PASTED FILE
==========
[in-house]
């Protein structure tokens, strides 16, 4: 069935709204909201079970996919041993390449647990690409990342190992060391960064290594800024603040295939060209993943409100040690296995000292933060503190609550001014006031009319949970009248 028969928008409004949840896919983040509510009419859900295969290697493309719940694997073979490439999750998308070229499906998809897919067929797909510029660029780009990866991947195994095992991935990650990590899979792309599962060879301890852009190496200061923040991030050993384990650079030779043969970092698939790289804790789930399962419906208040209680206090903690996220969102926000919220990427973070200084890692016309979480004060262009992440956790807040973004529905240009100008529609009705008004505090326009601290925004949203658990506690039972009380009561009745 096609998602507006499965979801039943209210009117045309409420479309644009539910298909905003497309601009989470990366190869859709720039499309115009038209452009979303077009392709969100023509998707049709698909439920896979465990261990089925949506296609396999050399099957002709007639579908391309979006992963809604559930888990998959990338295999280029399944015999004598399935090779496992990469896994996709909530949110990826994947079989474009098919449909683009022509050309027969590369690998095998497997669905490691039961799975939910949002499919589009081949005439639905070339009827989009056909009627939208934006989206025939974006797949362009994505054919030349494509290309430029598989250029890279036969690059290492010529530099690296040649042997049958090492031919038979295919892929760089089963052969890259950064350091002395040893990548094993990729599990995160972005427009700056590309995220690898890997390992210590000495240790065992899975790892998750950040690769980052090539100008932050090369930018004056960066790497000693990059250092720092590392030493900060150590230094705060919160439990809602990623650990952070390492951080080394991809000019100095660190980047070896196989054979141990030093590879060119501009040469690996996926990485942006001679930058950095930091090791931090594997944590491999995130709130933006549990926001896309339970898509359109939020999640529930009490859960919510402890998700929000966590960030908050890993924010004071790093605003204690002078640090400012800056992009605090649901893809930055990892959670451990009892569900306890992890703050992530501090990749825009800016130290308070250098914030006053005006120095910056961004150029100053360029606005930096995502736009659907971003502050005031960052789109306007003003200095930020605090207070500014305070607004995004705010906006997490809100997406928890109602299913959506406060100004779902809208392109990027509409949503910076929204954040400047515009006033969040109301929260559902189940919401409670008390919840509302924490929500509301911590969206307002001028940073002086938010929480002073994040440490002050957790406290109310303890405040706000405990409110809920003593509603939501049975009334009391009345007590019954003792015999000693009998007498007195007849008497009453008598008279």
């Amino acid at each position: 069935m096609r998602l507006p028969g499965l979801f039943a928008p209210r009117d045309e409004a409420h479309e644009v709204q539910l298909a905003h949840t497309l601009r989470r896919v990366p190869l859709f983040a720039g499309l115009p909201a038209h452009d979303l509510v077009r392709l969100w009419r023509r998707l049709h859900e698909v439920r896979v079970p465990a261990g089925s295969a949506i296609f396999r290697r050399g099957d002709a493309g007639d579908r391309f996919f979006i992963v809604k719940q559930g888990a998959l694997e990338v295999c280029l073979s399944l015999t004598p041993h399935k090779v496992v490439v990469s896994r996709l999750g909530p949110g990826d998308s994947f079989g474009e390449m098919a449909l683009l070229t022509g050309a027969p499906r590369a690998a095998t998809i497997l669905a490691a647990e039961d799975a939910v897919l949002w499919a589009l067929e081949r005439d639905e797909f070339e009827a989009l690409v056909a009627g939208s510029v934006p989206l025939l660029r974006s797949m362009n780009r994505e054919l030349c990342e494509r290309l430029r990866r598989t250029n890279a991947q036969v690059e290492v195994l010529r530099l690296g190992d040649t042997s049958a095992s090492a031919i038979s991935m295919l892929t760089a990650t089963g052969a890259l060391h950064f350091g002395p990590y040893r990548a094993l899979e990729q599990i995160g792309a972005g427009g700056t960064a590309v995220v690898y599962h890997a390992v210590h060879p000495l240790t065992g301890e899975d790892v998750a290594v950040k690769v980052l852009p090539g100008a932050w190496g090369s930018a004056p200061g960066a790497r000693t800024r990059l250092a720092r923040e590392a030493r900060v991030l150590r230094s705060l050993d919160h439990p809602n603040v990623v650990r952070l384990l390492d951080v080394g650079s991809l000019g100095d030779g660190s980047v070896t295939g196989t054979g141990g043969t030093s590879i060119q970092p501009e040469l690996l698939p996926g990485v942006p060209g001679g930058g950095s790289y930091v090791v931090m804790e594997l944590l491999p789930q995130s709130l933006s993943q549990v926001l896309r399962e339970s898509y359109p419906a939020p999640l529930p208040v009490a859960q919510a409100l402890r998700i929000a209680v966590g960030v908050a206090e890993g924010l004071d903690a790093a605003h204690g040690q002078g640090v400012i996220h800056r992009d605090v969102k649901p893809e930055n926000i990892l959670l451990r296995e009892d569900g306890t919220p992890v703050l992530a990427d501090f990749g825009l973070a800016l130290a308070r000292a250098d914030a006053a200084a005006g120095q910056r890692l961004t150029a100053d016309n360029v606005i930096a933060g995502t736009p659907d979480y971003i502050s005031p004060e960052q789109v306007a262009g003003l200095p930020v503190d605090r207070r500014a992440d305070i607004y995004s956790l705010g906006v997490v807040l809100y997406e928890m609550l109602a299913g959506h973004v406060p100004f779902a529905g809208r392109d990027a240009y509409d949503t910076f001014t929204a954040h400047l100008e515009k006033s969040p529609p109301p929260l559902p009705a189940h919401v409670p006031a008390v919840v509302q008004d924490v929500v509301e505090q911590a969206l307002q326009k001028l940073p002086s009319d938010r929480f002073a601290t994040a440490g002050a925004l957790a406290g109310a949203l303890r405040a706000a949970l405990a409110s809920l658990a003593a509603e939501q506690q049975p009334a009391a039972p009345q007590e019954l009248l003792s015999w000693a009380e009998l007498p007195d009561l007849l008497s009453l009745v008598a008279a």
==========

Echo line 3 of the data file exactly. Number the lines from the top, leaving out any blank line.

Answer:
């Amino acid at each position: 069935m096609r998602l507006p028969g499965l979801f039943a928008p209210r009117d045309e409004a409420h479309e644009v709204q539910l298909a905003h949840t497309l601009r989470r896919v990366p190869l859709f983040a720039g499309l115009p909201a038209h452009d979303l509510v077009r392709l969100w009419r023509r998707l049709h859900e698909v439920r896979v079970p465990a261990g089925s295969a949506i296609f396999r290697r050399g099957d002709a493309g007639d579908r391309f996919f979006i992963v809604k719940q559930g888990a998959l694997e990338v295999c280029l073979s399944l015999t004598p041993h399935k090779v496992v490439v990469s896994r996709l999750g909530p949110g990826d998308s994947f079989g474009e390449m098919a449909l683009l070229t022509g050309a027969p499906r590369a690998a095998t998809i497997l669905a490691a647990e039961d799975a939910v897919l949002w499919a589009l067929e081949r005439d639905e797909f070339e009827a989009l690409v056909a009627g939208s510029v934006p989206l025939l660029r974006s797949m362009n780009r994505e054919l030349c990342e494509r290309l430029r990866r598989t250029n890279a991947q036969v690059e290492v195994l010529r530099l690296g190992d040649t042997s049958a095992s090492a031919i038979s991935m295919l892929t760089a990650t089963g052969a890259l060391h950064f350091g002395p990590y040893r990548a094993l899979e990729q599990i995160g792309a972005g427009g700056t960064a590309v995220v690898y599962h890997a390992v210590h060879p000495l240790t065992g301890e899975d790892v998750a290594v950040k690769v980052l852009p090539g100008a932050w190496g090369s930018a004056p200061g960066a790497r000693t800024r990059l250092a720092r923040e590392a030493r900060v991030l150590r230094s705060l050993d919160h439990p809602n603040v990623v650990r952070l384990l390492d951080v080394g650079s991809l000019g100095d030779g660190s980047v070896t295939g196989t054979g141990g043969t030093s590879i060119q970092p501009e040469l690996l698939p996926g990485v942006p060209g001679g930058g950095s790289y930091v090791v931090m804790e594997l944590l491999p789930q995130s709130l933006s993943q549990v926001l896309r399962e339970s898509y359109p419906a939020p999640l529930p208040v009490a859960q919510a409100l402890r998700i929000a209680v966590g960030v908050a206090e890993g924010l004071d903690a790093a605003h204690g040690q002078g640090v400012i996220h800056r992009d605090v969102k649901p893809e930055n926000i990892l959670l451990r296995e009892d569900g306890t919220p992890v703050l992530a990427d501090f990749g825009l973070a800016l130290a308070r000292a250098d914030a006053a200084a005006g120095q910056r890692l961004t150029a100053d016309n360029v606005i930096a933060g995502t736009p659907d979480y971003i502050s005031p004060e960052q789109v306007a262009g003003l200095p930020v503190d605090r207070r500014a992440d305070i607004y995004s956790l705010g906006v997490v807040l809100y997406e928890m609550l109602a299913g959506h973004v406060p100004f779902a529905g809208r392109d990027a240009y509409d949503t910076f001014t929204a954040h400047l100008e515009k006033s969040p529609p109301p929260l559902p009705a189940h919401v409670p006031a008390v919840v509302q008004d924490v929500v509301e505090q911590a969206l307002q326009k001028l940073p002086s009319d938010r929480f002073a601290t994040a440490g002050a925004l957790a406290g109310a949203l303890r405040a706000a949970l405990a409110s809920l658990a003593a509603e939501q506690q049975p009334a009391a039972p009345q007590e019954l009248l003792s015999w000693a009380e009998l007498p007195d009561l007849l008497s009453l009745v008598a008279a």